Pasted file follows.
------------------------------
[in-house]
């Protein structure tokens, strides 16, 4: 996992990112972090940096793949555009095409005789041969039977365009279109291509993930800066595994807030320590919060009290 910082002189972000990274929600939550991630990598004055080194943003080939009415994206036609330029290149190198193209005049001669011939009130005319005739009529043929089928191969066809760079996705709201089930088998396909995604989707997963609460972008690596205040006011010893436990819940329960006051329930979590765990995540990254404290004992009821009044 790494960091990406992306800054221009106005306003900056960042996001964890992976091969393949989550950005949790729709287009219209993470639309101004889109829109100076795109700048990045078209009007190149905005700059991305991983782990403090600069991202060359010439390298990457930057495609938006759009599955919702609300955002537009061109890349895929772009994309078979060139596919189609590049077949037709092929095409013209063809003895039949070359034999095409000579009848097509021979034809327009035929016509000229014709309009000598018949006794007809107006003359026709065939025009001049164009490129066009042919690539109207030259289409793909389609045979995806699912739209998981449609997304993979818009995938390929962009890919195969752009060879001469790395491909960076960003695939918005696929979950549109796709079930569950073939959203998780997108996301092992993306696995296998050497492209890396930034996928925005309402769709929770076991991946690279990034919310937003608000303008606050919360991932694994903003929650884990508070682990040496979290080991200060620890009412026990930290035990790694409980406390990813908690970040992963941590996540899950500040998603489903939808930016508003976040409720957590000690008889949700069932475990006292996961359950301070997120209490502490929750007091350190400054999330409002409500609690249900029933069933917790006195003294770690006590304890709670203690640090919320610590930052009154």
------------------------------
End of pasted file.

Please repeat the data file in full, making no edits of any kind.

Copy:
[in-house]
């Protein structure tokens, strides 16, 4: 996992990112972090940096793949555009095409005789041969039977365009279109291509993930800066595994807030320590919060009290 910082002189972000990274929600939550991630990598004055080194943003080939009415994206036609330029290149190198193209005049001669011939009130005319005739009529043929089928191969066809760079996705709201089930088998396909995604989707997963609460972008690596205040006011010893436990819940329960006051329930979590765990995540990254404290004992009821009044 790494960091990406992306800054221009106005306003900056960042996001964890992976091969393949989550950005949790729709287009219209993470639309101004889109829109100076795109700048990045078209009007190149905005700059991305991983782990403090600069991202060359010439390298990457930057495609938006759009599955919702609300955002537009061109890349895929772009994309078979060139596919189609590049077949037709092929095409013209063809003895039949070359034999095409000579009848097509021979034809327009035929016509000229014709309009000598018949006794007809107006003359026709065939025009001049164009490129066009042919690539109207030259289409793909389609045979995806699912739209998981449609997304993979818009995938390929962009890919195969752009060879001469790395491909960076960003695939918005696929979950549109796709079930569950073939959203998780997108996301092992993306696995296998050497492209890396930034996928925005309402769709929770076991991946690279990034919310937003608000303008606050919360991932694994903003929650884990508070682990040496979290080991200060620890009412026990930290035990790694409980406390990813908690970040992963941590996540899950500040998603489903939808930016508003976040409720957590000690008889949700069932475990006292996961359950301070997120209490502490929750007091350190400054999330409002409500609690249900029933069933917790006195003294770690006590304890709670203690640090919320610590930052009154």